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. Last Updated: 07/27/2016

Currency Woes Hits Asia Stocks

HONG KONG -- Volatile Asian markets face months of uncertainty as the region grapples with the fallout from more flexible currencies.


High interest rates required to support weak currencies are hurting stock markets throughout the Association of South East Asian Nations, or ASEAN, reflecting investor expectations of a decline in the region's famously high economic growth rates.


One broker, Goldman Sachs, has cut its 1997 gross domestic product forecast for the four ASEAN economies worst-hit by currency speculation -- Thailand, Malaysia, the Philippines and Indonesia -- to 5.2 percent from 6.3 percent.


This is still well above growth rates forecast in most of the developed world, but stocks in the "ASEAN four" continued to slide this week.


The action intensified Thursday with a sudden 7 percent fall through key resistance levels in Manila while the Malaysian ringgit sank to a new low of 2.868 to the U.S. dollar.


While some regional strategists say most of the region's stock markets have started to hit bottom, others warn of further currency instability as corporations rush to hedge U.S. dollar liabilities left uncovered when fixed exchange rates held firm.


High rates are pushing up hedging costs for many Asian corporations, depressing earnings expectations and, inevitably, stock markets.


"How long will this go on? Nobody knows," said Daniel Hemmant, currency fund manager at Guinness Flight Asia. "No one knows the extent of the liabilities. And it's become very, very expensive to hedge at this point."


Hemmant said rather than an asset shift into higher-yielding money or debt instruments, the flight out of Asian equities reflected expected disappointment in growth and corporate earnings projections.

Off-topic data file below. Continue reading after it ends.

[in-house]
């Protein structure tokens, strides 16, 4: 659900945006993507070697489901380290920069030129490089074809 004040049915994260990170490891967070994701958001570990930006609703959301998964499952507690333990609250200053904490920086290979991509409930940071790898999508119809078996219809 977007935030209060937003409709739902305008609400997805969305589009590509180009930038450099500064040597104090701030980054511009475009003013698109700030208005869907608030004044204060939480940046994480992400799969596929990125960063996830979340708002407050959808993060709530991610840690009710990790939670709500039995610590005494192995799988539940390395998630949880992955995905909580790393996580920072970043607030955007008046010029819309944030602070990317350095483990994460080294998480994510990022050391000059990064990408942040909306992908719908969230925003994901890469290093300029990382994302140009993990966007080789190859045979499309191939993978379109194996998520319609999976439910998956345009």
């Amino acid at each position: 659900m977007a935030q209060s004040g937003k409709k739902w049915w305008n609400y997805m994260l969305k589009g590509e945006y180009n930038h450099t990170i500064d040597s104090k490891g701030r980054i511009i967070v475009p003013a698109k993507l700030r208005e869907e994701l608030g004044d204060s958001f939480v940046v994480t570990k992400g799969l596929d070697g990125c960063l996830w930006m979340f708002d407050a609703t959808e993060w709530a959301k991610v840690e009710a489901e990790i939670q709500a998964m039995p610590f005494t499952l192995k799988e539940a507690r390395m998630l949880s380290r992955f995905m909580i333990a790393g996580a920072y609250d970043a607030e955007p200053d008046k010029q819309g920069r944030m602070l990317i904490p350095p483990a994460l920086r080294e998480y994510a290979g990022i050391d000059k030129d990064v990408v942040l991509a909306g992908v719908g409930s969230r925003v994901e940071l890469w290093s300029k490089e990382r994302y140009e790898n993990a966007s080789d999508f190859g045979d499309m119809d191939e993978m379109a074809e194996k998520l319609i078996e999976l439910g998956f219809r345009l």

Most Asian fund managers were weaned on a bull market, fixed exchange rates and nonexistent bond markets, he said.


They are ill-prepared for Asia's new economic landscape, which will challenge an ability to arbitrage between rates and asset classes.


"Asian fund managers, they're simple creatures," Hemmant said. "Cash does not move efficiently between asset classes in Asia."


Marshall Mays, regional strategist at Nikko Securities, said most Asian fund managers were bound by mandates that prevented them from investing in short-term debt instruments. They also resisted custodian fees in a region where capital accounts are mostly closed and movement of financial assets is restrictive.


Rather than projected growth rate declines and asset shifting, Mays argued that liquidity dictated stock market movements in Asia, particularly in Jakarta, Bangkok and Manila, where market capitalizations fail to reach $100 billion. "Most of the market thinks [gross domestic product] growth is a good proxy for earnings growth, but it's not," Mays said.


"The nice thing about Asia for people [who don't understand it well] is that if they shift money according to growth [expectations] they add liquidity, which kicks it up, and if they pull out, it drops -- which is what's happening now."


Mays believes Asian stock markets have now discounted most of the impact from higher interest rates. The region's huge risk premium is bound to attract institutional interest very soon, although retail interest will likely take at least six months to materialize. Dips will hound affected markets for an equivalent period, he said.